Over the last few decades, progress in the IT sector has been driven primarily by Moore’s Law: which states that overall computing power would double roughly every one and a half years and the cost drop. Indeed, 50 years later this has held true – to the point that modern computing chips now have so much power that it would have been almost unimaginable when Moore first made his prediction. However, it recently emerged that things are going to be changing and that Moore’s law will cease to be. Chip manufacturer Intel recently announced that their chip roadmap was changing to increased performance every 2.5 years – and there are questions marks about what things will look like in the 2020s / 2030s when it might not be possible to further increase performance at all.
On the one hand, this could look like a real risk to the industry, what *will* we do when computing power ceases to increase on a regular basis? But in reality, it might inject something much needed in the computing sector – innovation. That’s not to say there hasn’t been any, but there hasn’t been much variation. Short of the theoretical implementation of quantum computing (which only has limited uses at this stage), the focus has been on making computers more powerful rather than anything else. There is a possibility for this to be one of the pivotal moments in IT history – but only time will tell if it’s the case.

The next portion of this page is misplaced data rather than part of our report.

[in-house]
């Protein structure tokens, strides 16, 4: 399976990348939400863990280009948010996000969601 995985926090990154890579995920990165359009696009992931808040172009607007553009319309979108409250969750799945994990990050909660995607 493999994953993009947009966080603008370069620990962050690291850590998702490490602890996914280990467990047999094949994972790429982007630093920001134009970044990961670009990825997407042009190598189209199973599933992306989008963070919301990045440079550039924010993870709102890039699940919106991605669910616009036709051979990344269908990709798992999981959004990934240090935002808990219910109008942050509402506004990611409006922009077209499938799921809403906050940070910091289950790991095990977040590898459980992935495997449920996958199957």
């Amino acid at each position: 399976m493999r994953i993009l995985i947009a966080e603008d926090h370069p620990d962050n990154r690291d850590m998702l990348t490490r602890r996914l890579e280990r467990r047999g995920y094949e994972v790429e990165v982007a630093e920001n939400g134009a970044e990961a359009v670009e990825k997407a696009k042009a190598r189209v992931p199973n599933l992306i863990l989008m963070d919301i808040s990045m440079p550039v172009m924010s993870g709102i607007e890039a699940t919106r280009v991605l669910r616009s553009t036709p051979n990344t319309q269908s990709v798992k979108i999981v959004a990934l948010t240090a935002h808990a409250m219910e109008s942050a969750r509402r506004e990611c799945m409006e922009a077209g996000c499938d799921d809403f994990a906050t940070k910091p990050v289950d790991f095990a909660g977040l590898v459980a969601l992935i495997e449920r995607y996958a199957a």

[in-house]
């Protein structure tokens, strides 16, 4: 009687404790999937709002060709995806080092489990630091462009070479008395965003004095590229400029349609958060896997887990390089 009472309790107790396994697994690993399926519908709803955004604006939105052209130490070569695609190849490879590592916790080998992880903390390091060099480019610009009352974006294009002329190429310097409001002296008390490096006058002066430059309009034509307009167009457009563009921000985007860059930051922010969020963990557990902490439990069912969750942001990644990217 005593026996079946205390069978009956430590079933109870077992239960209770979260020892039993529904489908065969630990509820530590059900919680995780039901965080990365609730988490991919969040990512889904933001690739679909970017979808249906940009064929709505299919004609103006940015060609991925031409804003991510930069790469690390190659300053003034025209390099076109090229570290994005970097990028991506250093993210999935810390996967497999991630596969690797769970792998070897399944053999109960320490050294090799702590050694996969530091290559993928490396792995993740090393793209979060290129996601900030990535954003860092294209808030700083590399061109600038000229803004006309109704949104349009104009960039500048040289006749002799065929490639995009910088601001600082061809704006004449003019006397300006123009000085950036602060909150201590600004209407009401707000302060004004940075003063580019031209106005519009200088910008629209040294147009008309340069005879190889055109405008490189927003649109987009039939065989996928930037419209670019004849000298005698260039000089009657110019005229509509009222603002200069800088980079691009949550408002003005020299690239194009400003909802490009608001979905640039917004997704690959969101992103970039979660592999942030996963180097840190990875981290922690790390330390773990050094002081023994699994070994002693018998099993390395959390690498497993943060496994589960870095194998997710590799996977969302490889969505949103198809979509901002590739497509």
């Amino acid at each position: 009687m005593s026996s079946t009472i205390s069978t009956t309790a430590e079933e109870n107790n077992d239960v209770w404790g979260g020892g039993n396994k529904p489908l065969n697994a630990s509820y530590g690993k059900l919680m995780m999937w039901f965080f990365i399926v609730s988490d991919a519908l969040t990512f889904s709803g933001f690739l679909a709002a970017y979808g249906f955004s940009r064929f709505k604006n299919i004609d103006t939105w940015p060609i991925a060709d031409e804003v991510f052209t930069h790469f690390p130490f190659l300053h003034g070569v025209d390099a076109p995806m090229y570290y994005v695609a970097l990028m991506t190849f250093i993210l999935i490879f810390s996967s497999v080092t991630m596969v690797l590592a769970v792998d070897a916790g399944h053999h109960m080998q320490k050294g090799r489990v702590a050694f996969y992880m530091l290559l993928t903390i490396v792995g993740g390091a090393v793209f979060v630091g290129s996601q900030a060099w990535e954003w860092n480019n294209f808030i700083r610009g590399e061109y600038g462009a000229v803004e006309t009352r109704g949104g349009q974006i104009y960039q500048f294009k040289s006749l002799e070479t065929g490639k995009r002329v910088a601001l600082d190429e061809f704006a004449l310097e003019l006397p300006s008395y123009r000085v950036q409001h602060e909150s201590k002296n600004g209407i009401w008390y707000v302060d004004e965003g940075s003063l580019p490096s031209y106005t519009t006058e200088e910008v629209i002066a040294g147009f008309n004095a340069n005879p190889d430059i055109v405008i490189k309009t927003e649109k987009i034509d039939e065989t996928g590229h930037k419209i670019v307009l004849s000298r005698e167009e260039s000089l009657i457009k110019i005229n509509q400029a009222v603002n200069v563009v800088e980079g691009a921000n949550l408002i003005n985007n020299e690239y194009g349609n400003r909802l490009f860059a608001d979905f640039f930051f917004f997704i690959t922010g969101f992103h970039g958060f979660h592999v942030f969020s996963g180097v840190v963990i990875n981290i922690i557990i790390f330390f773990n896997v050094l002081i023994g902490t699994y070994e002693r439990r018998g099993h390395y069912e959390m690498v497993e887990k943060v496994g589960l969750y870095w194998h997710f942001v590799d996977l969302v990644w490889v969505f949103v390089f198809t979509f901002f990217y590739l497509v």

There are definitely lessons to learn here, sometimes when the going is good we don’t necessarily consider different paths that could lead to different – but not necessarily worse – results. Chip manufacturers have invariably been enjoying their ‘good thing’ though we will have to wait and see if the big industry names have been spending enough time on alternative strategies to survive when the industry changes. As a PR agency, this is also something we are aware of. It’s vital to continually assess how a different strategy could lead to different – or indeed better results for our clients.
It can become all too easy to rely on a combination of good journalist relationships, press releases and press briefings, after-all, that’s probably what most people outside of the industry expect us to be doing. The trick, however, is not to fall into this hypothetical rut, as PR can really be far more than this. As well as press releases, briefings, features and issues response there is the potential to come up with innovative campaign ideas that capture people’s attention in a different way. Whether it’s coming up with a research idea that gets everyone in the target industry thinking or inviting journalists to tailored events, there are many ways to get coverage that don’t require the use of the same old tactics. That’s not to say that there isn’t a place for ‘standard’ tactics but as the media industry changes PR must equally keep up to ensure it doesn’t end up like Moore’s Law.